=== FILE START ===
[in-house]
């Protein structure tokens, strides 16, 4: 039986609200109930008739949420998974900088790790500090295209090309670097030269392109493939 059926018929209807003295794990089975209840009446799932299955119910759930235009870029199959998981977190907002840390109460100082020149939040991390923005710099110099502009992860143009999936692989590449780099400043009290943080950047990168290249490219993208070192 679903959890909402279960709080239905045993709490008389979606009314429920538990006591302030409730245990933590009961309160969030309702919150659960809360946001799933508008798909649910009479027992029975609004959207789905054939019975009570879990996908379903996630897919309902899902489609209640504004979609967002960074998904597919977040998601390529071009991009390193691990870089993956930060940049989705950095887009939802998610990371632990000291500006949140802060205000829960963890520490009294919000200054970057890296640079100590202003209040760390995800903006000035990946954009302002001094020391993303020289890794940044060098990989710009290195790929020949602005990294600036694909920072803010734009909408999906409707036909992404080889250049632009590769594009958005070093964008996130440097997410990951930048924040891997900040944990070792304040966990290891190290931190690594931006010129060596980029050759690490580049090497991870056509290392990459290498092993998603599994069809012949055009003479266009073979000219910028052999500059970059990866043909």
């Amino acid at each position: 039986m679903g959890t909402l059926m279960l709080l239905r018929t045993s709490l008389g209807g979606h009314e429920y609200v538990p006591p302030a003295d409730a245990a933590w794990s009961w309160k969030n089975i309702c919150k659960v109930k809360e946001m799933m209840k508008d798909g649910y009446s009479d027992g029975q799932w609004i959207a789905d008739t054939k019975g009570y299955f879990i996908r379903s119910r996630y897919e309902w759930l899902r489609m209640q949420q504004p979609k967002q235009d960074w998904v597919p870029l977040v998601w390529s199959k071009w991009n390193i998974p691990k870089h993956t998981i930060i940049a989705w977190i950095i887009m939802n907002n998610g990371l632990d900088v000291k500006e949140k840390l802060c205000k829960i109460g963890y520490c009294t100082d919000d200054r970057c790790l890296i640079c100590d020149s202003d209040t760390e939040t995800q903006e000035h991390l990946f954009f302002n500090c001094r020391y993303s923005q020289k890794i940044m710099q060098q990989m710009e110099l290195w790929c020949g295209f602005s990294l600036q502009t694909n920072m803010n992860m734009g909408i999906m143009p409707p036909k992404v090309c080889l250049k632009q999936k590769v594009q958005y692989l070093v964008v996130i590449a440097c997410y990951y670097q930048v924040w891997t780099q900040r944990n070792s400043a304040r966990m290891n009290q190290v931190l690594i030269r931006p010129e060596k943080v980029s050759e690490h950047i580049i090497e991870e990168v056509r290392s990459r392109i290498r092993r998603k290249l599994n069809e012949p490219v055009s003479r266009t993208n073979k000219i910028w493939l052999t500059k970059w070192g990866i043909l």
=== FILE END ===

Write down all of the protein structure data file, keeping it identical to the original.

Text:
[in-house]
């Protein structure tokens, strides 16, 4: 039986609200109930008739949420998974900088790790500090295209090309670097030269392109493939 059926018929209807003295794990089975209840009446799932299955119910759930235009870029199959998981977190907002840390109460100082020149939040991390923005710099110099502009992860143009999936692989590449780099400043009290943080950047990168290249490219993208070192 679903959890909402279960709080239905045993709490008389979606009314429920538990006591302030409730245990933590009961309160969030309702919150659960809360946001799933508008798909649910009479027992029975609004959207789905054939019975009570879990996908379903996630897919309902899902489609209640504004979609967002960074998904597919977040998601390529071009991009390193691990870089993956930060940049989705950095887009939802998610990371632990000291500006949140802060205000829960963890520490009294919000200054970057890296640079100590202003209040760390995800903006000035990946954009302002001094020391993303020289890794940044060098990989710009290195790929020949602005990294600036694909920072803010734009909408999906409707036909992404080889250049632009590769594009958005070093964008996130440097997410990951930048924040891997900040944990070792304040966990290891190290931190690594931006010129060596980029050759690490580049090497991870056509290392990459290498092993998603599994069809012949055009003479266009073979000219910028052999500059970059990866043909």
């Amino acid at each position: 039986m679903g959890t909402l059926m279960l709080l239905r018929t045993s709490l008389g209807g979606h009314e429920y609200v538990p006591p302030a003295d409730a245990a933590w794990s009961w309160k969030n089975i309702c919150k659960v109930k809360e946001m799933m209840k508008d798909g649910y009446s009479d027992g029975q799932w609004i959207a789905d008739t054939k019975g009570y299955f879990i996908r379903s119910r996630y897919e309902w759930l899902r489609m209640q949420q504004p979609k967002q235009d960074w998904v597919p870029l977040v998601w390529s199959k071009w991009n390193i998974p691990k870089h993956t998981i930060i940049a989705w977190i950095i887009m939802n907002n998610g990371l632990d900088v000291k500006e949140k840390l802060c205000k829960i109460g963890y520490c009294t100082d919000d200054r970057c790790l890296i640079c100590d020149s202003d209040t760390e939040t995800q903006e000035h991390l990946f954009f302002n500090c001094r020391y993303s923005q020289k890794i940044m710099q060098q990989m710009e110099l290195w790929c020949g295209f602005s990294l600036q502009t694909n920072m803010n992860m734009g909408i999906m143009p409707p036909k992404v090309c080889l250049k632009q999936k590769v594009q958005y692989l070093v964008v996130i590449a440097c997410y990951y670097q930048v924040w891997t780099q900040r944990n070792s400043a304040r966990m290891n009290q190290v931190l690594i030269r931006p010129e060596k943080v980029s050759e690490h950047i580049i090497e991870e990168v056509r290392s990459r392109i290498r092993r998603k290249l599994n069809e012949p490219v055009s003479r266009t993208n073979k000219i910028w493939l052999t500059k970059w070192g990866i043909l």